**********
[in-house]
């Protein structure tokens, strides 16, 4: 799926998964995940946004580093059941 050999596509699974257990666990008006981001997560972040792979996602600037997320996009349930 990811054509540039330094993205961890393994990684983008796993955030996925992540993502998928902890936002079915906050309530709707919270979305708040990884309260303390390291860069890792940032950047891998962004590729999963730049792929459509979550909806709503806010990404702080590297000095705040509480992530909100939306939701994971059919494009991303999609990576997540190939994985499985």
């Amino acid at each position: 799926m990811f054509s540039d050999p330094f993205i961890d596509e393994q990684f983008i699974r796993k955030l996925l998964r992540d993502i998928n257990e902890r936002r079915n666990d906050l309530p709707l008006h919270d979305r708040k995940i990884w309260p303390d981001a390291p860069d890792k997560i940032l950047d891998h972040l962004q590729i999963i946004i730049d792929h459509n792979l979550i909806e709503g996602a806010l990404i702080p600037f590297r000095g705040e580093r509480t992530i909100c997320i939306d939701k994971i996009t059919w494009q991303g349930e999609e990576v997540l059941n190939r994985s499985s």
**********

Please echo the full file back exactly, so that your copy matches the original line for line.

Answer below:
[in-house]
């Protein structure tokens, strides 16, 4: 799926998964995940946004580093059941 050999596509699974257990666990008006981001997560972040792979996602600037997320996009349930 990811054509540039330094993205961890393994990684983008796993955030996925992540993502998928902890936002079915906050309530709707919270979305708040990884309260303390390291860069890792940032950047891998962004590729999963730049792929459509979550909806709503806010990404702080590297000095705040509480992530909100939306939701994971059919494009991303999609990576997540190939994985499985």
């Amino acid at each position: 799926m990811f054509s540039d050999p330094f993205i961890d596509e393994q990684f983008i699974r796993k955030l996925l998964r992540d993502i998928n257990e902890r936002r079915n666990d906050l309530p709707l008006h919270d979305r708040k995940i990884w309260p303390d981001a390291p860069d890792k997560i940032l950047d891998h972040l962004q590729i999963i946004i730049d792929h459509n792979l979550i909806e709503g996602a806010l990404i702080p600037f590297r000095g705040e580093r509480t992530i909100c997320i939306d939701k994971i996009t059919w494009q991303g349930e999609e990576v997540l059941n190939r994985s499985s």